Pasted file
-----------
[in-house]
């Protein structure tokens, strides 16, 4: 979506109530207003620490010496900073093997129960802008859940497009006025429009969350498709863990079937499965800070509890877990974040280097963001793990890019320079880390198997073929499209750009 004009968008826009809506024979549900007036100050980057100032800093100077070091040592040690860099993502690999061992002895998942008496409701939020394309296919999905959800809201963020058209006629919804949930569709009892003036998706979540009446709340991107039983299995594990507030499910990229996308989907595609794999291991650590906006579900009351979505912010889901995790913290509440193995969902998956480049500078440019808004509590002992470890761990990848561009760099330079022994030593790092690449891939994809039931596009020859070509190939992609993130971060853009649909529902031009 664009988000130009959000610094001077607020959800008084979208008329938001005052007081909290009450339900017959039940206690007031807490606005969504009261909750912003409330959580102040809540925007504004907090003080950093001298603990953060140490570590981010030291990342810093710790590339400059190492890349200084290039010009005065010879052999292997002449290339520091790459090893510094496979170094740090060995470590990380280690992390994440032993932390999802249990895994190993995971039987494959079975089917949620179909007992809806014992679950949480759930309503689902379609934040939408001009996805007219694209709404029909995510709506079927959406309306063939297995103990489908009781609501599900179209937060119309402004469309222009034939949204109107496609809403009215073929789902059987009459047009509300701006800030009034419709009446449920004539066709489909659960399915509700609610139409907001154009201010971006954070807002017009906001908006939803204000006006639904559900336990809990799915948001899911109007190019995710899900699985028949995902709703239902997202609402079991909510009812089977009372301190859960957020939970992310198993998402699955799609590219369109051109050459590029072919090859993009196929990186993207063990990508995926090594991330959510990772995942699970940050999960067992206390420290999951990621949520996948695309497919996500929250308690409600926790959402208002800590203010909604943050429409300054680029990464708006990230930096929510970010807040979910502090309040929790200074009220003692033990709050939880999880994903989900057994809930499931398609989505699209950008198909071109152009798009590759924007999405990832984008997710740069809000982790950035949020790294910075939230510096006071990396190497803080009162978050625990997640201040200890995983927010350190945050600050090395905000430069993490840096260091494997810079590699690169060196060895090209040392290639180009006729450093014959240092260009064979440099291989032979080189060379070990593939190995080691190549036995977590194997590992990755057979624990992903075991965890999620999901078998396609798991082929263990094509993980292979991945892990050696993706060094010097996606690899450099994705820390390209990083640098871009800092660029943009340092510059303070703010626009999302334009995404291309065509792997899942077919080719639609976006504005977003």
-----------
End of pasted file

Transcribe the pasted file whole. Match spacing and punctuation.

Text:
[in-house]
């Protein structure tokens, strides 16, 4: 979506109530207003620490010496900073093997129960802008859940497009006025429009969350498709863990079937499965800070509890877990974040280097963001793990890019320079880390198997073929499209750009 004009968008826009809506024979549900007036100050980057100032800093100077070091040592040690860099993502690999061992002895998942008496409701939020394309296919999905959800809201963020058209006629919804949930569709009892003036998706979540009446709340991107039983299995594990507030499910990229996308989907595609794999291991650590906006579900009351979505912010889901995790913290509440193995969902998956480049500078440019808004509590002992470890761990990848561009760099330079022994030593790092690449891939994809039931596009020859070509190939992609993130971060853009649909529902031009 664009988000130009959000610094001077607020959800008084979208008329938001005052007081909290009450339900017959039940206690007031807490606005969504009261909750912003409330959580102040809540925007504004907090003080950093001298603990953060140490570590981010030291990342810093710790590339400059190492890349200084290039010009005065010879052999292997002449290339520091790459090893510094496979170094740090060995470590990380280690992390994440032993932390999802249990895994190993995971039987494959079975089917949620179909007992809806014992679950949480759930309503689902379609934040939408001009996805007219694209709404029909995510709506079927959406309306063939297995103990489908009781609501599900179209937060119309402004469309222009034939949204109107496609809403009215073929789902059987009459047009509300701006800030009034419709009446449920004539066709489909659960399915509700609610139409907001154009201010971006954070807002017009906001908006939803204000006006639904559900336990809990799915948001899911109007190019995710899900699985028949995902709703239902997202609402079991909510009812089977009372301190859960957020939970992310198993998402699955799609590219369109051109050459590029072919090859993009196929990186993207063990990508995926090594991330959510990772995942699970940050999960067992206390420290999951990621949520996948695309497919996500929250308690409600926790959402208002800590203010909604943050429409300054680029990464708006990230930096929510970010807040979910502090309040929790200074009220003692033990709050939880999880994903989900057994809930499931398609989505699209950008198909071109152009798009590759924007999405990832984008997710740069809000982790950035949020790294910075939230510096006071990396190497803080009162978050625990997640201040200890995983927010350190945050600050090395905000430069993490840096260091494997810079590699690169060196060895090209040392290639180009006729450093014959240092260009064979440099291989032979080189060379070990593939190995080691190549036995977590194997590992990755057979624990992903075991965890999620999901078998396609798991082929263990094509993980292979991945892990050696993706060094010097996606690899450099994705820390390209990083640098871009800092660029943009340092510059303070703010626009999302334009995404291309065509792997899942077919080719639609976006504005977003």